In 2010 established The Endurance Store triathlon, trail running and open water swimming store. Based in Appley Bridge, Wigan, we are the North West’s community store, organising and supporting local athletes and local events.

Check out the endurance store HERE

Endurance Store Logo

The Coastal Challenge 2016 #TCC2016 – Stage 6 Results and Summary


Images available for personal and commercial use HERE

The stunning Drake Bay hosted the final day of the 2016 The Coastal Challenge. It’s an idyllic location located within the Osa Peninsula. Turquoise seas, blue skies and lush tropical vegetation make it one the most iconic places in Costa Rica.

The final day is to all intents and purposes a victory lap. Racing only really takes place if overall top positions are close, in the 2016 race, gaps between the top 3 were wide enough to make the day neutralised. However, despite this, Chema Martinez from Spain wanted to run and from the sound of the gun at 0615 he pushed hard at the front of the race and crossed the line alone for the final stage victory.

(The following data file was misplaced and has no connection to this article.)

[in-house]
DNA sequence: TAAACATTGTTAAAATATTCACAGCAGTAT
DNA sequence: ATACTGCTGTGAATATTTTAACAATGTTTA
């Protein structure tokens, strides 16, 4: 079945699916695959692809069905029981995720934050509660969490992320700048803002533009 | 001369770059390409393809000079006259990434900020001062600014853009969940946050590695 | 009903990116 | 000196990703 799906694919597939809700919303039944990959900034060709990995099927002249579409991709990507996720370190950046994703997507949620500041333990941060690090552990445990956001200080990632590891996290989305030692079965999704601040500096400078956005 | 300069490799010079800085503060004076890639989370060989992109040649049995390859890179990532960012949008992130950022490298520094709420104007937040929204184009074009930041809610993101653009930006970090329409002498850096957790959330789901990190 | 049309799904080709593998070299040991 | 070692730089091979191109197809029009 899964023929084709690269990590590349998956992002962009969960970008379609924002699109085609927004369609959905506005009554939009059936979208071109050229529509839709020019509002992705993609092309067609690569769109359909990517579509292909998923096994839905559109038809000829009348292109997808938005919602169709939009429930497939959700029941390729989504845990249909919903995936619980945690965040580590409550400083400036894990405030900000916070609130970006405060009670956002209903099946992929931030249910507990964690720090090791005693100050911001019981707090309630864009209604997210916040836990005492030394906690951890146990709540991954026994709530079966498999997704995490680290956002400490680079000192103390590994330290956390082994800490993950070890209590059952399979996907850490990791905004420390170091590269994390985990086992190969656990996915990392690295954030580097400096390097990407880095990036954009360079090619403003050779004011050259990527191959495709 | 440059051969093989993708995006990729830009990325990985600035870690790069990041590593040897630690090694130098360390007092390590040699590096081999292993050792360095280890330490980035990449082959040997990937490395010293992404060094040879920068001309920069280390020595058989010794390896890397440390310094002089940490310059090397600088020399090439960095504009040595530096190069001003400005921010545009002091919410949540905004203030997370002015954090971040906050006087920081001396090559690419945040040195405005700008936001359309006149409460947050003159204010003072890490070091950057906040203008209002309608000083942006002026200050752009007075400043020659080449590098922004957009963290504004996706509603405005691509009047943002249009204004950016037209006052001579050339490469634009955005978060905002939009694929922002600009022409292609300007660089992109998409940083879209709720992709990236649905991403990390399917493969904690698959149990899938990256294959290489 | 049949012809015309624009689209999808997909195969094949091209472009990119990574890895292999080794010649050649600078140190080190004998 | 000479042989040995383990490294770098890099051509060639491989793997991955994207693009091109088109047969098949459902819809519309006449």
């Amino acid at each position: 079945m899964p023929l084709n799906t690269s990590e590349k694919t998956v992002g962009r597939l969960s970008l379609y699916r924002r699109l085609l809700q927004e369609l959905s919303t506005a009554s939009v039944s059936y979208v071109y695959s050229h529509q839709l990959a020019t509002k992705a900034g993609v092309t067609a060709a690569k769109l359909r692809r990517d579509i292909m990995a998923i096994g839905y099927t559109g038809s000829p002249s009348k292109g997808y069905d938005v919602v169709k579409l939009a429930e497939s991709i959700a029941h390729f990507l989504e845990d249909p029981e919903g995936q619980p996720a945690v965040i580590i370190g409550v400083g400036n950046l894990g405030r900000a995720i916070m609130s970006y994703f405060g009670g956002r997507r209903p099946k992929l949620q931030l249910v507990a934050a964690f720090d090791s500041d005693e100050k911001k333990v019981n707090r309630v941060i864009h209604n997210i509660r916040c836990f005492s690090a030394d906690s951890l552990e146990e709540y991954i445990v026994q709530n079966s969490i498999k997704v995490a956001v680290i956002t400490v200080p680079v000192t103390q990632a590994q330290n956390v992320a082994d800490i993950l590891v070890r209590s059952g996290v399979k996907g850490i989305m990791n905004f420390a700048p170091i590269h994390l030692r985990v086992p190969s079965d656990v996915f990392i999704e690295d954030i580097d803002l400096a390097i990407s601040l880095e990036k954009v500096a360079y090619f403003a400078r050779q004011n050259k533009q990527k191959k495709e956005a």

Iain Don-Wauchope, kicked back, puled out his GoPro and let the runners go ahead of him; it was a day of fun ahead.

Carlos Sa pushed the pace in one last effort to maybe take 2nd but when Gonzalo Callisto caught him and ran at his side with 50% of the day covered, they eased back and enjoyed the run for home.


The ladies race was well and truly over and Elisabet Barnes and Ester Alves ran the whole stage together, side-by side and they soaked up the Costa Rican ambience. They partied while running.


The final day is not without challenges though, an early run through a river bed, the crossing of a waterfall, hot running through open plantations and then a return journey to the beach finish at Drake Bay while weaving in and out of the stunning coastline.

The 2016 TCC will be remembered quite simply in just a few words:

Brutal, Beautiful and Hot!